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US Fed not likely to move rates amid tepid inflation

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The Federal Reserve opened its two-day policy meeting on Tuesday amid signs of softening inflation which eases the pressure to raise interest rates, at least for now.

[WASHINGTON] The Federal Reserve opened its two-day policy meeting on Tuesday amid signs of softening inflation which eases the pressure to raise interest rates, at least for now.

The central bank is not expected to move the benchmark lending rate Wednesday from the current target range of 0.75 per cent to one percent.

Most economists say the Fed likely will stay the course and hike twice more this year, probably in June and September, despite a weak batch of economic indicators since it last raised rates in March.

But a few see low inflation and weak data as justification for the Fed to scale back and raise rates just once more later this year.

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The question mark could be whether President Donald Trump follows through on campaign promises for big infrastructure spending programmes as well as tax cuts, in a plan released last week, which could fuel faster growth, at least in the short term.

Rate hikes in June?

"My expectation is that they remain positioned to hike rates in June," Tim Duy, an economist at the University of Oregon and close Fed watcher, told AFP.

"If the data continues to disappoint, they will shift gears. But that is not my expectation."

The central bank has twice raised rates since December, given the steady job creation and some signs of mounting price pressures.

But figures released Monday showed the Fed's preferred measure of inflation, known as PCE, actually retreated and remains below the two per cent target, while a key component of the index declined for the first time in 16 years.

Weak consumption also held down first-quarter growth to a three-year low of just 0.7 per cent, after expansion of 2.1 per cent in the final quarter of 2016.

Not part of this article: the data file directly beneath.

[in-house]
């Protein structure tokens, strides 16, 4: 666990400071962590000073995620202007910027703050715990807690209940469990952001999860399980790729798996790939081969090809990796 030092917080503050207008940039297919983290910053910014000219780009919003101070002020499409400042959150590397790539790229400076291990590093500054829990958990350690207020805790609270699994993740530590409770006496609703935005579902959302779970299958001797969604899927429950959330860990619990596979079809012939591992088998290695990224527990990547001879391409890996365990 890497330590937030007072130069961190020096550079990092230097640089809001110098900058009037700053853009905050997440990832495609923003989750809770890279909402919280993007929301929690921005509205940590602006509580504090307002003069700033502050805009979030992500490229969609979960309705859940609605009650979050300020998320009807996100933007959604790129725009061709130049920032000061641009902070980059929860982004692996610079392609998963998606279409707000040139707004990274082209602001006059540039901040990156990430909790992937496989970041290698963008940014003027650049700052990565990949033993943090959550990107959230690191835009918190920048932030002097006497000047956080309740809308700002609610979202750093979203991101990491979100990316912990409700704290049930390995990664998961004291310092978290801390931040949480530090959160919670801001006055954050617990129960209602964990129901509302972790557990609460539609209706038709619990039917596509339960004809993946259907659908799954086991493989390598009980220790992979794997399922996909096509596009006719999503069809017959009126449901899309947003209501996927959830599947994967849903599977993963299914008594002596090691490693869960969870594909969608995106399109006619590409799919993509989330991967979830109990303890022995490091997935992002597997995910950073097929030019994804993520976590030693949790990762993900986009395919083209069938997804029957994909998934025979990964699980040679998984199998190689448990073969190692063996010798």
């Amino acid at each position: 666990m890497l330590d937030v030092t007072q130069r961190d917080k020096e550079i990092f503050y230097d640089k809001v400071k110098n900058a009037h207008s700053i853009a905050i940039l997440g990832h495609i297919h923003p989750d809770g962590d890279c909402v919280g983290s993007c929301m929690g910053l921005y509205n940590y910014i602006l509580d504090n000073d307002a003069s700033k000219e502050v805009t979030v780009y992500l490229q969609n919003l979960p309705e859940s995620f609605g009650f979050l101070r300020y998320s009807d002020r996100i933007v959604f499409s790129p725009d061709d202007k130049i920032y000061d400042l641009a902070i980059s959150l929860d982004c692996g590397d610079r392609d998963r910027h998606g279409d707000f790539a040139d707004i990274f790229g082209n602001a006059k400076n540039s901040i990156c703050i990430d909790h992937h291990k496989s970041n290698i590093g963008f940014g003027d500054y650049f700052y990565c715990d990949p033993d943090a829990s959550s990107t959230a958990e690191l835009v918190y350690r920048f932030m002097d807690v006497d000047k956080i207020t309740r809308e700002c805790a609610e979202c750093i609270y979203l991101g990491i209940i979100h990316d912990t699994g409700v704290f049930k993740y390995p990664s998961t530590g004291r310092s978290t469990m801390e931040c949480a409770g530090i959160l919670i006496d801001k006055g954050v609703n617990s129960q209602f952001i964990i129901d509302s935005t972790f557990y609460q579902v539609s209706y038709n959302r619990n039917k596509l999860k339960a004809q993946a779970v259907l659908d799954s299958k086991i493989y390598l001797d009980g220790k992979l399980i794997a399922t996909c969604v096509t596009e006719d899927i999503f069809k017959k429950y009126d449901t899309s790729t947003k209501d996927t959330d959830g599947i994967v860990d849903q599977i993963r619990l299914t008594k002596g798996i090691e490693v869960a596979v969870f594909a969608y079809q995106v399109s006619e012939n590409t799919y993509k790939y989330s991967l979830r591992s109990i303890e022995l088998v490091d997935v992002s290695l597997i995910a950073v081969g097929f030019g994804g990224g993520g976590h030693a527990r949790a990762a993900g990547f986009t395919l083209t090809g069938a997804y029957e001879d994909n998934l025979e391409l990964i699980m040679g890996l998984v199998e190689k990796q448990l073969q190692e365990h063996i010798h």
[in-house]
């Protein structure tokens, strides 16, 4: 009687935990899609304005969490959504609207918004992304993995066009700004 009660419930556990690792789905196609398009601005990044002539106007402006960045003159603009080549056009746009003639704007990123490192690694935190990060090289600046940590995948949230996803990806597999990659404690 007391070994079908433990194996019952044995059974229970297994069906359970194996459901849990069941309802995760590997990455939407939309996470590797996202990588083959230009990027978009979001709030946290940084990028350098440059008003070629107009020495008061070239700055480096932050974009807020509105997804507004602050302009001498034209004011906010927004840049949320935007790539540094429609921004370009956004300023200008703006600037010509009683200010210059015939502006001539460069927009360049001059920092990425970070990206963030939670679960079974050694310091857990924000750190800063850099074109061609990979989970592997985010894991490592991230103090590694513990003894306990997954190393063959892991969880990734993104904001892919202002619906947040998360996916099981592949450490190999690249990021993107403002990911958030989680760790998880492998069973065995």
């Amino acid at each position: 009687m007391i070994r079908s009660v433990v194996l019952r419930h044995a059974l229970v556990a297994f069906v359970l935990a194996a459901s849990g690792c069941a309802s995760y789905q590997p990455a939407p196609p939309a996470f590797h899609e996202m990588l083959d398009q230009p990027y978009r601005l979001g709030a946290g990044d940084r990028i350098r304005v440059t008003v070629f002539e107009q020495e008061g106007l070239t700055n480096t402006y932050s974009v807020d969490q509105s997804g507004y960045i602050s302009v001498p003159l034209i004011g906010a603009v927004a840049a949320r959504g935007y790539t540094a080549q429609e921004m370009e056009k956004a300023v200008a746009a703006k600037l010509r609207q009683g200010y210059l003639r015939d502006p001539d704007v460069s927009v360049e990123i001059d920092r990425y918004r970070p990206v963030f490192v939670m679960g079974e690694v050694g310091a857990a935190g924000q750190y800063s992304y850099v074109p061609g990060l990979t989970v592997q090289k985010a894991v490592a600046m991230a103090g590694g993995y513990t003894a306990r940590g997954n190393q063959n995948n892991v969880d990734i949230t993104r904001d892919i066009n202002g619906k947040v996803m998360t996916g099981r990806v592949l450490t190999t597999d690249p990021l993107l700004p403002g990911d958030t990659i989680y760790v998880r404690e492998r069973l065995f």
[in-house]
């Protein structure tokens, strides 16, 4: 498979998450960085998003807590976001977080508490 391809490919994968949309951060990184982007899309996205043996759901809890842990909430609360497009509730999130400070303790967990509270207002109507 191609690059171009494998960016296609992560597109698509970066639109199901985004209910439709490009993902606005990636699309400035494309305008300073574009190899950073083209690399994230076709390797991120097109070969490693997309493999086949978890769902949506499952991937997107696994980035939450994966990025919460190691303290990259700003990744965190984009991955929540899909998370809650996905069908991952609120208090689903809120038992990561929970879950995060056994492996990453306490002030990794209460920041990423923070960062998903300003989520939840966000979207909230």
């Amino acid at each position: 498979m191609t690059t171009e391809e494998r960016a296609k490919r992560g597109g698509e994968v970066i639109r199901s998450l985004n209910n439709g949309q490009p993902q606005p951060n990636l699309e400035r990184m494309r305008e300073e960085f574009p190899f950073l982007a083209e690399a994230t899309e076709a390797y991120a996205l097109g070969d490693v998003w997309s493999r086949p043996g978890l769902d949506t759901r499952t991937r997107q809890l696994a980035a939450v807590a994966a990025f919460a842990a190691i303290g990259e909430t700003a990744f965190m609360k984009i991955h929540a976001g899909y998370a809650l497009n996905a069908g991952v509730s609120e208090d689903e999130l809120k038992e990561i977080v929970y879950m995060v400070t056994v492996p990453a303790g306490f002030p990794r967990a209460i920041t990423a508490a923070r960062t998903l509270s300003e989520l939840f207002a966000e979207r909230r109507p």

While many economists discount the low growth as an anomaly frequently seen in data for the first quarter of the year, Jason Schenker, of Prestige Economics, said the Fed will be less aggressive than expected.

"We continue to believe that the Fed is likely to leave rates unchanged until September 2017," he said in a research note.

He noted the weak consumption in the first quarter - a key driver of economic growth - as well as weak auto sales as key factors.

'Markets gave them a pass'

Mizuho chief US economist Steven Ricchiuto even questioned whether the Fed had justification for an increase in March.

"The Fed moved simply because markets gave them a pass. One more move this year instead of two."

Joel Naroff is one of many who disagree, noting that the economy is at full employment, with the unemployment rate at 4.5 per cent, and inflation close to the Fed's two per cent target.

"The members can look past the slow growth, especially since the first quarter numbers have been strangely low for quite some time," Mr Naroff said of the Fed's policy-setting Federal Open Market Committee.

However, he said he expects the next rate hike to come at the July meeting, rather than June, "when the Fed will have the first reading on second quarter growth."

Barclays economists agreed the weak data could push the next rate hike back, "but the bar to disrupting the Fed's plans (for two more rate increases) is higher now than it was in previous years."

Wage gains 'accelerating'

One key area of concern is coming from building wage pressures, as employment growth continues and employers report difficulty finding and retaining workers.

The Fed's beige book survey of the economy prepared in advance of this week's meeting notes reports across the country of firms that had to provide bonuses, and increase wages and benefits, and are still struggling to fill openings, even for low-skilled work.

Jim O'Sullivan of High Frequency Economics said, "Wage gains are unambiguously accelerating. Meanwhile, the trend in the unemployment rate still appears to be downward. These data will keep pressure on the Fed to keep tightening."